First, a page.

Growing up, I hated memorizing things for tests. I can remember late night study sessions with flash cards and tons of frustration. Why did I need to know all of these things for one test? Ugh. Spending four hours to know everything there was to know about the planet Pluto just didn’t seem like useful information to me. (I’m still waiting for the day when I need to spout off information about Pluto in the business world, but until then, I’ll keep thinking that learning so much about other planets wasn’t in my best interest.) Anyway, there is something that I learned from the practice of memorization, and it’s this: Memorizing information is important because that information is there when you need it. I believe that once something is memorized, it is much easier to take that information to heart, which leads to applying useful information to one’s life.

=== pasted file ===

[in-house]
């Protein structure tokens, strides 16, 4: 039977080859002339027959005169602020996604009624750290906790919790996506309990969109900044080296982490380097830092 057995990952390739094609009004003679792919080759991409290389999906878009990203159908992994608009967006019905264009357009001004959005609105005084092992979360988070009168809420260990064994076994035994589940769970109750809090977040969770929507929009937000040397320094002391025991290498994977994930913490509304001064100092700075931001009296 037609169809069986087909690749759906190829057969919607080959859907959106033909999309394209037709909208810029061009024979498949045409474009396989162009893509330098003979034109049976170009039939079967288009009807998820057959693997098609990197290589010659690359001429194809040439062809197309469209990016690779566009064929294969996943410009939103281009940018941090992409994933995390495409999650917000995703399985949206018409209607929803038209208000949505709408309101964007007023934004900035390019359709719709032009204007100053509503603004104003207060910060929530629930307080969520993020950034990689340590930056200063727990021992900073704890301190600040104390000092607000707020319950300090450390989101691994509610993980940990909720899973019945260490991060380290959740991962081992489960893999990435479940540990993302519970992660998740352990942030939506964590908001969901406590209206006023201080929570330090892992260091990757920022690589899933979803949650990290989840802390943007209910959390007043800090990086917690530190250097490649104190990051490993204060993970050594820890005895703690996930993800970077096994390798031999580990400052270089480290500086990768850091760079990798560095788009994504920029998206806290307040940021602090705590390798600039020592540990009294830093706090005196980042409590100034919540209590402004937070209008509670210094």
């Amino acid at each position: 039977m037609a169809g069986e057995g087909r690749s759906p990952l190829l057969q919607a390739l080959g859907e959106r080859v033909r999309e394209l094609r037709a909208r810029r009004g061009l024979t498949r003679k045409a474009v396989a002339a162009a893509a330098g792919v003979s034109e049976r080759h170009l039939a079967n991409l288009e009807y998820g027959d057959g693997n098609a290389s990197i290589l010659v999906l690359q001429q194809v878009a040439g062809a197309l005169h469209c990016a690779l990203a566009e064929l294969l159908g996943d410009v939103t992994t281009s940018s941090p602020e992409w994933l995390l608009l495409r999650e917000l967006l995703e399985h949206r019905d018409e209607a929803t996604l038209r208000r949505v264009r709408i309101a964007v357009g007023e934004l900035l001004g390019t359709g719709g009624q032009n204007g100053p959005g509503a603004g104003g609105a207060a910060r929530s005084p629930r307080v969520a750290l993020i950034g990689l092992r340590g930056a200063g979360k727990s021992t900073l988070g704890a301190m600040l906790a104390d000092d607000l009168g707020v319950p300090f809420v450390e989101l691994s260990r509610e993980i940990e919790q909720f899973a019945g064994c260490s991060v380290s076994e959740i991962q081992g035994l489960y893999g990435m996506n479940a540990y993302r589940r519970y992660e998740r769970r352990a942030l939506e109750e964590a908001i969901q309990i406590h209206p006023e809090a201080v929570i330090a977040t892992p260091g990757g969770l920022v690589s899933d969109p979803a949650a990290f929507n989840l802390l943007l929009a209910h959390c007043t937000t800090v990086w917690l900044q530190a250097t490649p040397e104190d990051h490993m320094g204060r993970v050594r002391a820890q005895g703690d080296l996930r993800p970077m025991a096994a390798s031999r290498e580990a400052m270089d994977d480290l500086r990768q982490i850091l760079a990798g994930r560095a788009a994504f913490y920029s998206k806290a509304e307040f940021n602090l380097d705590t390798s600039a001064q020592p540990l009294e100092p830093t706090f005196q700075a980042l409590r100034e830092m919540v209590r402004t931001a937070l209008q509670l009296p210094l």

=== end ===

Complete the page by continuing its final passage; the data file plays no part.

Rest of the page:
Fast forward to today and I am currently memorizing portions of ideas that I have been working on for the past couple of years, so that I can get ready for some talks that I will be giving. So, in reality, learning the practice of memorization has proven to be very useful. My memorization process includes 3 parts:
- Write down everything that I think of on a particular subject.
- Narrow everything down to what I actually believe.
- Then memorize.
Since I am a writer, I find that writing is the only way for me to get my true thoughts and beliefs out. It is only then that I can find what works and what doesn’t, and then I begin memorizing these ideas. Yes, for my profession, it is necessary to memorize some parts of ideas, but I also leave space for my talks to breathe and take shape naturally. For public speaking, memorization is just one part of the communication process.
Maybe it’s hard to think of a reason that you need to memorize something right now, but if for nothing else, memorization will give you confidence in what you believe.